By David Ponce
Being able to tell the time like a regular person is very 20th century. Simply looking at your watch and instantly registering the hours and minutes is boring. At least that’s what you’d think considering the recent onslaught of stylish timepieces with cryptic displays, like the stuff from Tokyoflash.
Well, there’s another funky watchmaker in town (they’ve been around for a while, but you know). The name is Nooka, and they make a line of elegant, sophisticated and simply stunning watches. Their stuff is so cleanly designed and beautifully crafted that they’re being sold at the MoMA store. And just recently the company announced a set of new models, including the ZEN and ZOT series.
I received a ZEN-H for review a couple of weeks ago. They decided, for some reason, to send me a white model that, while quite striking, would unfortunately not see the light of day on my wrist. Fortunately for me, I’m still on good terms with my ex-girlfriend and I didn’t need to try too hard to convince her to wear it for a while.
The verdict? Well, if you’re a respectable gentleman (or gentlelady) turned off by the flashy, slightly PIMPy good looks of the Tokyoflash watches yet are still in the market for something different, something that will start conversations, then this is the watch for you. It doesn’t pack as much “oomph” as some others, but for the right crowd, (e.g. the geek chic CEO) this is a good thing. Come inside for all the details.
Out here, you get the link to Nookawatches.
The first thing that gets your attention, of course, is the packaging. Unlike traditional watchmakers who send their stuff in nice boxes, Nooka chose a simple black, rectangular “envelope” made from what looks like the same material used in scuba suits. This allows them to ship the watch flat, which is supposed to be a good thing as their bracelets are made from quality Italian Leather and would otherwise adopt the shape of the round holder. In practice however, this turned out to be a bit of a problem, at least for me.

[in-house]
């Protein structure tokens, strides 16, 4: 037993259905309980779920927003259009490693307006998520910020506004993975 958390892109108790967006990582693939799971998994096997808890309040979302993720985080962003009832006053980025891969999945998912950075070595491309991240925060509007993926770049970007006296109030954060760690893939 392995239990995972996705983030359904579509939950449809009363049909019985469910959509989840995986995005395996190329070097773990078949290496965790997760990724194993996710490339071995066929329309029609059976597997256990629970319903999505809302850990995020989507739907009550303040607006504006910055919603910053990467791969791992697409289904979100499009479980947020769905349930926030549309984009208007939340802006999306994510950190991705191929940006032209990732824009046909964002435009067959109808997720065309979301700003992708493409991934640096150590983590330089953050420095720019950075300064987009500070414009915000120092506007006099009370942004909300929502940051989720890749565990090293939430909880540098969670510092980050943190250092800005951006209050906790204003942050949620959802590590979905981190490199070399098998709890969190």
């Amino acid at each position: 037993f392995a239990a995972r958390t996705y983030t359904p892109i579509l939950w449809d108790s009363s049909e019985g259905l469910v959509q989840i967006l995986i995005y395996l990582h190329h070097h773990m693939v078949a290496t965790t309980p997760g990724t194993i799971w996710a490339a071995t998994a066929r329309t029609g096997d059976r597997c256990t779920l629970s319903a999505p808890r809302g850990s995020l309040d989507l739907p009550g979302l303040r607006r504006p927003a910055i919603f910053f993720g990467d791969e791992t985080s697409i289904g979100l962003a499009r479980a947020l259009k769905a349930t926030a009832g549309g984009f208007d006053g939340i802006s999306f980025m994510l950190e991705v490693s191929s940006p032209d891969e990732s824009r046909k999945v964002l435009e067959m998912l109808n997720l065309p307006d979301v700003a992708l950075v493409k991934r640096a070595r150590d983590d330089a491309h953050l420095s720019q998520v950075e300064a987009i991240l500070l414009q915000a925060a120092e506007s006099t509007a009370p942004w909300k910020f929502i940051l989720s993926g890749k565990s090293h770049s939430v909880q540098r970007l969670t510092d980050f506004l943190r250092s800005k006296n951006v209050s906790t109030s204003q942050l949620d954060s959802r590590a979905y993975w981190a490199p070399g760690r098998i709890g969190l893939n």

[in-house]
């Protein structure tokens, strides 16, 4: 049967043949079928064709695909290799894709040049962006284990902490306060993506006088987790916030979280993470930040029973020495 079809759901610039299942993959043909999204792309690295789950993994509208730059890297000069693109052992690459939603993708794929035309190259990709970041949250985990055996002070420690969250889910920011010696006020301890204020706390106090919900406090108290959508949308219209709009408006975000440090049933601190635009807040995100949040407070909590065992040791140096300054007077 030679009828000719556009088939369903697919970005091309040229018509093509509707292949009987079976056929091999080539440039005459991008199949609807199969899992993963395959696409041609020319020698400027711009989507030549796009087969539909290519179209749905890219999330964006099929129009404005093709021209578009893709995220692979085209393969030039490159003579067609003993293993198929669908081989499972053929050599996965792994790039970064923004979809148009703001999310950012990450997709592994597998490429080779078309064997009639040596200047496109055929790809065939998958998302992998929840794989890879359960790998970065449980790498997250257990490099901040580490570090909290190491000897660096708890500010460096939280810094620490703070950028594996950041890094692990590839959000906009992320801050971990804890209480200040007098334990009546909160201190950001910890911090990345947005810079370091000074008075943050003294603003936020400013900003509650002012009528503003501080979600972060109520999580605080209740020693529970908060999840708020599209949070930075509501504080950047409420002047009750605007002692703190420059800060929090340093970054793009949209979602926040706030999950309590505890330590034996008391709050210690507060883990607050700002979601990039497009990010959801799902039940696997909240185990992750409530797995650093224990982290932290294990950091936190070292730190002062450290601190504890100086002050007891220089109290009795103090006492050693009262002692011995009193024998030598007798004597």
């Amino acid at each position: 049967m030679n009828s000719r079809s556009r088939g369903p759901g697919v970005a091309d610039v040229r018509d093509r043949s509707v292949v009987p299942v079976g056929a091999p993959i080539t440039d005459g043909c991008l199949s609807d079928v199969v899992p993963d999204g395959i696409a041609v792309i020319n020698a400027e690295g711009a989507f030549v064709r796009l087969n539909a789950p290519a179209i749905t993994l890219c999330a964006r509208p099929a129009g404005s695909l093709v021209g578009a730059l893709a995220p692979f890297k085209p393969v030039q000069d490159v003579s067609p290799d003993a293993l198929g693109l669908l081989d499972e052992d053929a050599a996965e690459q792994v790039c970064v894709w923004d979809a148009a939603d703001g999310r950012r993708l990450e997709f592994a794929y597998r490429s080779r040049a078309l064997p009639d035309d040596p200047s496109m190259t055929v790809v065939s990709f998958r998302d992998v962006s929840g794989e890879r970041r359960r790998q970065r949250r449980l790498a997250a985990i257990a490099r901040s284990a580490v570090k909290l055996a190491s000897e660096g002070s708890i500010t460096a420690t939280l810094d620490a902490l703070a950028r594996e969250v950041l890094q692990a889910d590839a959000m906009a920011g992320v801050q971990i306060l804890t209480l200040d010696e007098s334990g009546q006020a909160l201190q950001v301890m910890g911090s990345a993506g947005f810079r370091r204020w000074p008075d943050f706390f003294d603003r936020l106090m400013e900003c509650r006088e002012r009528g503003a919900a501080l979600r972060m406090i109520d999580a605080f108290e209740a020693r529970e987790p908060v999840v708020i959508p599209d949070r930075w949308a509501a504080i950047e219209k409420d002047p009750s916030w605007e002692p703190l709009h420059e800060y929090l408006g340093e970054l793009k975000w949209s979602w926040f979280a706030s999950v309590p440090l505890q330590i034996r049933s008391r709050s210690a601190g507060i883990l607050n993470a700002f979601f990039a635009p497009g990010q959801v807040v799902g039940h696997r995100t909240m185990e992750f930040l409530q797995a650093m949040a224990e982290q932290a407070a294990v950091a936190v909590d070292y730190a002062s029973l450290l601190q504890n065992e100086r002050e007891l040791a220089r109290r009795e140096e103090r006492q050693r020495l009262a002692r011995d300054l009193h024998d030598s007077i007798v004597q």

See, the thing about leather is that when it’s new, it’s stiff. You have to break it in. So the watch would have a tendency to not mold itself to my wrist unless I strapped it really tight, which I dislike doing. On the tiny wrist of my test model, this effect was even more pronounced. It wasn’t a big deal, though. A few minutes of vigorous massaging fixed it.
The watch itself reeks of quality craftsmanship. The back plate is held in place with four tiny screws. The faceplate is flat and is flush with the casing. The buttons, on the sides, do not protrude excessively and are just the right size. It is about a quarter of an inch thick, which is actually perfect. It’s just big enough to convey a nice solid feel, yet not so thick that it gets in the way of things.
A big selling point with these watches is that they merge artistry with craftsmanship. And sure, to a point, all good watches do this. But Matthew Waldman is particularly skillful at striking the right balance between the different elements displayed on the faceplate. The lines chosen and the way they interact is very pleasing to the eye (at least to my eyes) and the unique way of telling the time make the watch modern, simple and clean.
Time is told as follows. The two top rows represent the hours. First row: 1 to 6 and second row 7 to 12. Then, the third row shows the minutes and finally, the fourth, the seconds.
The minute lines are a bit too small to count effectively. You’re meant to be able to tell the time by seeing what proportion of 60 minutes has elapsed. For example, if you see that the minute column is about two thirds full, you know it’s about 40 minutes passed the hour. If you have to be exact, you can look closer and count. There are markers at every 15 minutes (and submarkers at every 5), so you’re not totally in the dark in that respect.
There’s a backlighting function which allows to read it in the dark. And it looks very purdy in the dark, too.
There’s also an alarm feature, which is good. Only problem is… it’s a pipsqueak. You’d have to be one hell of a light sleeper for this to wake you up. Perhaps its intended use is in reminding you of things, like appointments, or when the parking meter is due. In any case, it’s nice that the feature is there, but a little more volume wouldn’t have hurt.
Other features include the date, and a chronograph.
All in all though, it’s a really great watch. And at $250, it’s not entirely unreasonable. Get them here
Pros: Amazing good looks. Time is displayed in innovative way. Will start conversations.
Cons: Leather strap a little too stiff, but this is normal for leather straps. Alarm is too low.